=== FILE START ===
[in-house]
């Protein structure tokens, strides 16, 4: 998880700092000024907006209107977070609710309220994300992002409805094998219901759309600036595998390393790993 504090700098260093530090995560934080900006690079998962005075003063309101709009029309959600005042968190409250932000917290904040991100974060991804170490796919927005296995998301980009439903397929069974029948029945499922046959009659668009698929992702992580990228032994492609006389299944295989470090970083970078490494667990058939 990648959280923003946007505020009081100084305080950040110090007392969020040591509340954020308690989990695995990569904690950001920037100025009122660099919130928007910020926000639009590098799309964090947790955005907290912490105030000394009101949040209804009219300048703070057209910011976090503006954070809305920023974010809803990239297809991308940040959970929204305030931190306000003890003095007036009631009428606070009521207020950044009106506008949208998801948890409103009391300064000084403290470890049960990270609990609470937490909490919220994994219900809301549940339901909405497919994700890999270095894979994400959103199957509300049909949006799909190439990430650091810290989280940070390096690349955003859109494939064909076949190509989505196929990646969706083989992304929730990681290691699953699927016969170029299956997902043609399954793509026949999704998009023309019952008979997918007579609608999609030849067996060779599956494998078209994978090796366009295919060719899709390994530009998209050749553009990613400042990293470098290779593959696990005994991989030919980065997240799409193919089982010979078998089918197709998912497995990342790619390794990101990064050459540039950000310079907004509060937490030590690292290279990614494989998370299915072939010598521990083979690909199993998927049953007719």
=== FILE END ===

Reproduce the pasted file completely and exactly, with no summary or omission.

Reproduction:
[in-house]
């Protein structure tokens, strides 16, 4: 998880700092000024907006209107977070609710309220994300992002409805094998219901759309600036595998390393790993 504090700098260093530090995560934080900006690079998962005075003063309101709009029309959600005042968190409250932000917290904040991100974060991804170490796919927005296995998301980009439903397929069974029948029945499922046959009659668009698929992702992580990228032994492609006389299944295989470090970083970078490494667990058939 990648959280923003946007505020009081100084305080950040110090007392969020040591509340954020308690989990695995990569904690950001920037100025009122660099919130928007910020926000639009590098799309964090947790955005907290912490105030000394009101949040209804009219300048703070057209910011976090503006954070809305920023974010809803990239297809991308940040959970929204305030931190306000003890003095007036009631009428606070009521207020950044009106506008949208998801948890409103009391300064000084403290470890049960990270609990609470937490909490919220994994219900809301549940339901909405497919994700890999270095894979994400959103199957509300049909949006799909190439990430650091810290989280940070390096690349955003859109494939064909076949190509989505196929990646969706083989992304929730990681290691699953699927016969170029299956997902043609399954793509026949999704998009023309019952008979997918007579609608999609030849067996060779599956494998078209994978090796366009295919060719899709390994530009998209050749553009990613400042990293470098290779593959696990005994991989030919980065997240799409193919089982010979078998089918197709998912497995990342790619390794990101990064050459540039950000310079907004509060937490030590690292290279990614494989998370299915072939010598521990083979690909199993998927049953007719």